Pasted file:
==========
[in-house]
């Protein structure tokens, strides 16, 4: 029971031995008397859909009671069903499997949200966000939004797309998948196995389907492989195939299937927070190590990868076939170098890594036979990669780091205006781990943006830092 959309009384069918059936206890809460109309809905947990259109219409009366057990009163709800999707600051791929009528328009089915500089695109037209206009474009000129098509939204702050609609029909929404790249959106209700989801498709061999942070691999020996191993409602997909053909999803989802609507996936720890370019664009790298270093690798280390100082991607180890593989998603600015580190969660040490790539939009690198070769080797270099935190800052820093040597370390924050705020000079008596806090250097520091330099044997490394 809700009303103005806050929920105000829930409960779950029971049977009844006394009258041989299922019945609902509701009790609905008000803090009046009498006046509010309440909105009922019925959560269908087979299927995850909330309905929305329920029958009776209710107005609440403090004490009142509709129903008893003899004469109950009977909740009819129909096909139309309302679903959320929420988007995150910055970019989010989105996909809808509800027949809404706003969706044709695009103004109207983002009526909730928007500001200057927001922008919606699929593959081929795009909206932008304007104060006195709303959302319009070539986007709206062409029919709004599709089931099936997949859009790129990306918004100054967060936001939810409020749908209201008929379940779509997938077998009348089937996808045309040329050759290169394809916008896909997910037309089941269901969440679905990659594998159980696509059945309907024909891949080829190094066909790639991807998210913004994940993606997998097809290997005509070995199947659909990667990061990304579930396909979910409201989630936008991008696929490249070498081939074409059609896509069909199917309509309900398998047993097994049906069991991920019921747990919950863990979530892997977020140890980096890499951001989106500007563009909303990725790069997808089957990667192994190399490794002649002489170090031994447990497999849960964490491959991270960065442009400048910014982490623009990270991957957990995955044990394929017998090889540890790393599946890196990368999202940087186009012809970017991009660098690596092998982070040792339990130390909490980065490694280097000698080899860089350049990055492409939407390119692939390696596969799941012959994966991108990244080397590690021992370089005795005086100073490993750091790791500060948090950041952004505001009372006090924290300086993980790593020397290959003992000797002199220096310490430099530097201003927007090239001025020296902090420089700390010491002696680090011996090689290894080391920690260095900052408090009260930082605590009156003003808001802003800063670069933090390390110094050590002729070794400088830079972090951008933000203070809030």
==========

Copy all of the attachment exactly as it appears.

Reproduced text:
[in-house]
């Protein structure tokens, strides 16, 4: 029971031995008397859909009671069903499997949200966000939004797309998948196995389907492989195939299937927070190590990868076939170098890594036979990669780091205006781990943006830092 959309009384069918059936206890809460109309809905947990259109219409009366057990009163709800999707600051791929009528328009089915500089695109037209206009474009000129098509939204702050609609029909929404790249959106209700989801498709061999942070691999020996191993409602997909053909999803989802609507996936720890370019664009790298270093690798280390100082991607180890593989998603600015580190969660040490790539939009690198070769080797270099935190800052820093040597370390924050705020000079008596806090250097520091330099044997490394 809700009303103005806050929920105000829930409960779950029971049977009844006394009258041989299922019945609902509701009790609905008000803090009046009498006046509010309440909105009922019925959560269908087979299927995850909330309905929305329920029958009776209710107005609440403090004490009142509709129903008893003899004469109950009977909740009819129909096909139309309302679903959320929420988007995150910055970019989010989105996909809808509800027949809404706003969706044709695009103004109207983002009526909730928007500001200057927001922008919606699929593959081929795009909206932008304007104060006195709303959302319009070539986007709206062409029919709004599709089931099936997949859009790129990306918004100054967060936001939810409020749908209201008929379940779509997938077998009348089937996808045309040329050759290169394809916008896909997910037309089941269901969440679905990659594998159980696509059945309907024909891949080829190094066909790639991807998210913004994940993606997998097809290997005509070995199947659909990667990061990304579930396909979910409201989630936008991008696929490249070498081939074409059609896509069909199917309509309900398998047993097994049906069991991920019921747990919950863990979530892997977020140890980096890499951001989106500007563009909303990725790069997808089957990667192994190399490794002649002489170090031994447990497999849960964490491959991270960065442009400048910014982490623009990270991957957990995955044990394929017998090889540890790393599946890196990368999202940087186009012809970017991009660098690596092998982070040792339990130390909490980065490694280097000698080899860089350049990055492409939407390119692939390696596969799941012959994966991108990244080397590690021992370089005795005086100073490993750091790791500060948090950041952004505001009372006090924290300086993980790593020397290959003992000797002199220096310490430099530097201003927007090239001025020296902090420089700390010491002696680090011996090689290894080391920690260095900052408090009260930082605590009156003003808001802003800063670069933090390390110094050590002729070794400088830079972090951008933000203070809030």